How Non-Permanent Workers Learn and Develop is an empirically based exploration of the challenges and opportunities non-permanent workers face in accessing quality work, learning, developing occupational identities and striving for sustainable working lives. Based on a study of 100 non-permanent workers in Singapore, it offers a model to guide thinking about workers’ learning and development in terms of an ‘integrated practice’ of craft, entrepreneurial and personal learning-to-learn skills. The book considers how strategies for continuing education and training can better fit with the realities of non-permanent work.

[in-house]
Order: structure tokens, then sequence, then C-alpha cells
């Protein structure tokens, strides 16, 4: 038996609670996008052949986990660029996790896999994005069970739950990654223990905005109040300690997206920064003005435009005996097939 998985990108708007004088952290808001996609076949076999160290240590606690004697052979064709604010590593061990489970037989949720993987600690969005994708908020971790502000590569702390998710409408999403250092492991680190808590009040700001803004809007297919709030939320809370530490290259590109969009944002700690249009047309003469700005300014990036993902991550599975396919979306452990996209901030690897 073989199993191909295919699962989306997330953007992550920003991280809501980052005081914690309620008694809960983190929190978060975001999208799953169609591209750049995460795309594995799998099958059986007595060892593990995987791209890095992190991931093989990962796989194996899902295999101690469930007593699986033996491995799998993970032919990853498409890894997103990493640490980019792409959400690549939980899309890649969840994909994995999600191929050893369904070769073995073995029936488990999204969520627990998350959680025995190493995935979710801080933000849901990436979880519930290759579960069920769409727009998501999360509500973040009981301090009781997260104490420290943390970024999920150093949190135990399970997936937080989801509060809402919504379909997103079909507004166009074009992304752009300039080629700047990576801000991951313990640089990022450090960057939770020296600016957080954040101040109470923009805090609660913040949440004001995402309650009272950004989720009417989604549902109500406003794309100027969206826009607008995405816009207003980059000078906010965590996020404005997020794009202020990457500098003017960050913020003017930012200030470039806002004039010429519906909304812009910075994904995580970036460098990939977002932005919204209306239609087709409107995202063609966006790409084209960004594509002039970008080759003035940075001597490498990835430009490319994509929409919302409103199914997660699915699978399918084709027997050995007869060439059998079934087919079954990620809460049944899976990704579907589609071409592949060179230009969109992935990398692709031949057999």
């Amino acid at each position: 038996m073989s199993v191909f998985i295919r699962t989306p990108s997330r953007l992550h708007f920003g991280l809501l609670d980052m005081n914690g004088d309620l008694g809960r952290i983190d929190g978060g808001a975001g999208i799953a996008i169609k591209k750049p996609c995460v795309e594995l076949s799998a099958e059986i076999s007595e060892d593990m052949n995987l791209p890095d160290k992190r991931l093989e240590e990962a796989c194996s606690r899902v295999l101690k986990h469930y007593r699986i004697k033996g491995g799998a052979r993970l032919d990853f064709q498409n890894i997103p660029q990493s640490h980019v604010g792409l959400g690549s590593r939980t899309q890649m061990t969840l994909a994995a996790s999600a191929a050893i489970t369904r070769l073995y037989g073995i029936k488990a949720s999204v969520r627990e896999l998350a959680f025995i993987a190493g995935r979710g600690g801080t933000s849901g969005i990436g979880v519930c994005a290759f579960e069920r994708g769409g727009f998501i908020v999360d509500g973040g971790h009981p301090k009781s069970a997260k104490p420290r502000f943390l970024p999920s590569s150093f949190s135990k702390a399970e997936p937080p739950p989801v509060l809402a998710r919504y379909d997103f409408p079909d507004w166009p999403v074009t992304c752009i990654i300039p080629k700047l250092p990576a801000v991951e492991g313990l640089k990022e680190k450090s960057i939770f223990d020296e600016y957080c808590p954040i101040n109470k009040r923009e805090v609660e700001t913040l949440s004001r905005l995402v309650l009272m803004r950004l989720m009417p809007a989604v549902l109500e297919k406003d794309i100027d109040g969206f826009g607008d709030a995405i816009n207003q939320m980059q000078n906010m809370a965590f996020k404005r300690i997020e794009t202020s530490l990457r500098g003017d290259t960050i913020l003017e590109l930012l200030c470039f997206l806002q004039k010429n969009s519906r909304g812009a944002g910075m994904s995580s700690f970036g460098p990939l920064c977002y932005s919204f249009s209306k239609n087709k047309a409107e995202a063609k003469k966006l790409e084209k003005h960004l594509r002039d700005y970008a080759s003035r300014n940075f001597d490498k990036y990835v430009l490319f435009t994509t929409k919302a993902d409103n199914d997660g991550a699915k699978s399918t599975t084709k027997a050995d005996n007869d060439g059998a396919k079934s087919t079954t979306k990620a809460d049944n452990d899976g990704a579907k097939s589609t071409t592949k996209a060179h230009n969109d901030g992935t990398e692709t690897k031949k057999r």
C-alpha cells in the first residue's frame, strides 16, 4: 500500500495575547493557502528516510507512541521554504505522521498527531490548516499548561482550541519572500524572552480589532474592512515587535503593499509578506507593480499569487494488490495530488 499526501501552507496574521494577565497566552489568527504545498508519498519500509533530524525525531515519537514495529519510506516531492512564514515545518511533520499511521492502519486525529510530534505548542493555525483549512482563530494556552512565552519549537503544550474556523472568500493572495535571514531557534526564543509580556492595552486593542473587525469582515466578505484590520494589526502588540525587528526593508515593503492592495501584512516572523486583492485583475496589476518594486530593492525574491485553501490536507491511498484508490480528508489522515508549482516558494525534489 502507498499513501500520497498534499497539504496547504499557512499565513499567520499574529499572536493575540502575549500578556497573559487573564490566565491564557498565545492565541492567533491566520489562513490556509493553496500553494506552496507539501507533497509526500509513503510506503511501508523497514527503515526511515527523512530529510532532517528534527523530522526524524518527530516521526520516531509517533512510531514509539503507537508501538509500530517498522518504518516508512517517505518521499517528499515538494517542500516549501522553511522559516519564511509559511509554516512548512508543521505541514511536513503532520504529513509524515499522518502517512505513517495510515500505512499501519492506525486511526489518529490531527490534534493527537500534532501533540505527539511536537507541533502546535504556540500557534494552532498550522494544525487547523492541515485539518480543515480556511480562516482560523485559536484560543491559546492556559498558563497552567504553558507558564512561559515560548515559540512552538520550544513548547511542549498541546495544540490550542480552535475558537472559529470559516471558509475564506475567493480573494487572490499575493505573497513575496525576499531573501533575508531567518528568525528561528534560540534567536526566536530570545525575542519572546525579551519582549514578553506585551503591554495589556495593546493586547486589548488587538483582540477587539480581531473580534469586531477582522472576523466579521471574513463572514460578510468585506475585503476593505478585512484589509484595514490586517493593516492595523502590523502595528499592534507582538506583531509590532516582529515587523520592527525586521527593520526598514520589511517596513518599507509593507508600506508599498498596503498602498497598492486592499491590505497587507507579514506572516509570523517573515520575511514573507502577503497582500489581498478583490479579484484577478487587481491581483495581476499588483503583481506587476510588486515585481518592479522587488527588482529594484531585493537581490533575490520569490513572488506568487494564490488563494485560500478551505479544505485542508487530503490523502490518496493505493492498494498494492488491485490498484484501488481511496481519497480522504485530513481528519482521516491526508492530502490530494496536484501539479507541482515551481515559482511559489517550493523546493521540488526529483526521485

Through its use of case studies, the book exams the significance of non-permanent work and its rise as a global phenomenon. It considers the reality of being a non-permanent worker and reactions to learning opportunities for these individuals. The book draws these aspects together to present a conceptual frame of ‘integrated practices’, challenging educational institutions and training providers to design and deliver learning and the enacted curriculum not as separate pieces of a puzzle, but as an integrated whole.
With conclusions that have wider salience for public policy responses to the rise of non-permanent work, this book will be of great interest to academics and researchers in the fields of adult education, educational policy and lifelong learning.